One would think that the title, “father of the bride”, is to be dealt with lightly, but I’m here to tell you that the weight the title carries buckles the knees of the strongest men. Even I, a simple man, a man who only wants his children to be happy and healthy, has a hard time holding it all together on the ” big day”. Yes, it has finally happened, my 19 y/o daughter tied the knot this past weekend. After months of preparing, the day came and went like a gentle breeze. I’ve been to a few weddings in my life, been married twice of course, but nothing prepared me for giving my baby girl away in marriage, nothing. I’m sure at least a few of y’all are shaking your head in agreement, because you know I’m right.
I’m not going to talk much about the wedding ceremony itself, I think we all pretty much know how those go, and this wedding was no different, but this time it was my daughter who was the beautiful bride. I would, however, like to talk about the reception, because this is the place I learned how much my daughter really knew me, like deep down to my soul knew me, because she found the ways to make a normally emotionless man shed tears not only in sadness but in joy as well. I personally didn’t think I would break down in front of hundreds of people, but it happened. Let’s go back a while first, where it actually started hitting me. It was time now, after she was dressed in her gown, for me to place her garter, a garter she had not seen yet, a garter I searched high and low to find, the perfect garter for my little girl. Little did I know this was to be such a huge event, so many people were there, and the photographer catching every meaningful moment. I had no idea my special gift, my personal touch, and the beautiful garter of lace and satin would be such a “moment” for everyone. But it was, and it was a hard moment for me, it was when I realized that when the garter is finally removed she will be married. Let that sink in a moment, it hit me like a ton and a half of bricks, I was not prepared for the emotions or the brief moments of flashbacks to her childhood, or me as the proudest dad ever.
Soon, the ceremony was over, my little girl was now officially a married woman, and the next chapter of her life is beginning. I had thought I was keeping it together, remaining stoic in my composure, being the happy dad on the outside, hiding the even sadder dad on the inside. I was doing a damn fine job of it too, until my daughter decided it was time for her to give a toast. She raised her glass of sparkling grape and announced she would like to give a toast to her dad, her dad who was and always will be there for her, no matter what. There was more, much more, it grabbed my heart and began to ring out tears and emotion I didn’t even know was inside me. When she was done, when the clapping stopped, I made my way to the front of the room, going behind the table where she stood in happy tears, and we had the second biggest hug we ever had. Then it was announced that the father and daughter dance was going to commence momentarily so we needed to make our way to the dance floor. I was prepared for this once in a lifetime dance, I really was, but I was not prepared for the song she selected. Imagine being in the fellowship hall of the church your daughter was just married in and hear the first musical notes of the song “Changes” by Ozzy Osbourne sung with his daughter Kelly Osbourne, a song that I joked was about us, a song about letting go, and a song about daddy’s little girl growing up. To increase the emotional tug of our song, she had prepared a slideshow of many moments of her growing up, of her and I in the good times and bad, and our dance became the hug that I never wanted to end. So, if you were wondering why that was included at the beginning of this post you now have your answer, I hope you enjoyed it.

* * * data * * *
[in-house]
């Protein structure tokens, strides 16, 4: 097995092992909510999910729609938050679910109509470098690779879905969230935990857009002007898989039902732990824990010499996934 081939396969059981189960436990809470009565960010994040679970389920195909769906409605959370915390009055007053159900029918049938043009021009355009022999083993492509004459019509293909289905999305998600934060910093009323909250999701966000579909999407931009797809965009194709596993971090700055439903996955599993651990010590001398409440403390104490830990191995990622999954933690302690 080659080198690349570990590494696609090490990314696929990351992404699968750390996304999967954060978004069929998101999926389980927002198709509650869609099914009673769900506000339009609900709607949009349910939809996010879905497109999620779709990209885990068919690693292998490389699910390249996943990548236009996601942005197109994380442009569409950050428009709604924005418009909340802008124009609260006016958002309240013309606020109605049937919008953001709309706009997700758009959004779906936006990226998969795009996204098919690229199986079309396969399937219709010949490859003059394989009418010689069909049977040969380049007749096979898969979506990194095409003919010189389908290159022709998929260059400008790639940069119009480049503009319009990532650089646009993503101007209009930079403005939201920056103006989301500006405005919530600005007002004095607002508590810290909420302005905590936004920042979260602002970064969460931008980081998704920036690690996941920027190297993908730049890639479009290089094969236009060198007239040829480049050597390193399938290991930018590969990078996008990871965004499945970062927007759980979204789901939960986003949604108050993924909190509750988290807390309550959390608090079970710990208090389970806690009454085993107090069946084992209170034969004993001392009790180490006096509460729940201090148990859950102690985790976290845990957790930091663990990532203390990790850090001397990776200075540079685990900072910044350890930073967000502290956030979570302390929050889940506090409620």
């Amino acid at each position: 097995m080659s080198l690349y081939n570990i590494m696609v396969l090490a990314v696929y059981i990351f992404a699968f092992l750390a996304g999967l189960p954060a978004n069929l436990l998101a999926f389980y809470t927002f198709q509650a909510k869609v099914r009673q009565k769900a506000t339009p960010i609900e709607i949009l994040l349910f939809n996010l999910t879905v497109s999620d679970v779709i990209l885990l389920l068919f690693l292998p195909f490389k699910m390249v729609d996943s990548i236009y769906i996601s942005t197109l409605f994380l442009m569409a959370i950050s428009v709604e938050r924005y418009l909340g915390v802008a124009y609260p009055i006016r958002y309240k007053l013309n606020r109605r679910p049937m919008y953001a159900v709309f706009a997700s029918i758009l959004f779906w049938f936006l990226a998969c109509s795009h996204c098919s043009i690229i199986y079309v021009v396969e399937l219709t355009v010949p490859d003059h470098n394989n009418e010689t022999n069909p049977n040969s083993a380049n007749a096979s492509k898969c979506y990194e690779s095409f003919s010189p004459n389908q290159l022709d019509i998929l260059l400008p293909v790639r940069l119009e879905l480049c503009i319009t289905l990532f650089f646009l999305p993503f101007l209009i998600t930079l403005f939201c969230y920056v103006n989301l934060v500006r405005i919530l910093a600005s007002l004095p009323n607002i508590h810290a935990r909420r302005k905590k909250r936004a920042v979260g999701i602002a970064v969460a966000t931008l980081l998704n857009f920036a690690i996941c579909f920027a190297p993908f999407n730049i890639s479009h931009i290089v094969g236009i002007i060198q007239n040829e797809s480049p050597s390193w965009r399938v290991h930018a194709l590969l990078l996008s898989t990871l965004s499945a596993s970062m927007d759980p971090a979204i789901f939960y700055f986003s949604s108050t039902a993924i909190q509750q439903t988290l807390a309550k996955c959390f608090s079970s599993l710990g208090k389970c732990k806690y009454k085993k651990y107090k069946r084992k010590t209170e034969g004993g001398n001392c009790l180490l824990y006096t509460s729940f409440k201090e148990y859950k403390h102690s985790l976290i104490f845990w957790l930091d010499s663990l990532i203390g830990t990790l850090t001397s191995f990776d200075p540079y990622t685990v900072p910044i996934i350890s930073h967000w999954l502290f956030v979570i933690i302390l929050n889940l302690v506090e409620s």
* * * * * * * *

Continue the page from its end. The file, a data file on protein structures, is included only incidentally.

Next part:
I close this post now trying to understand the pain and joy of one’s daughter getting married, remembering that in June of 2016 my oldest daughter will be getting married, and I wonder if I’m strong enough to do it twice. Eventhough I’ve said it a trillion times, I want to tell my daughter that she is truly loved and I wish her one thousand years of happiness. To all my readers, thanks for taking the time to share in some of my personal moments and memories today.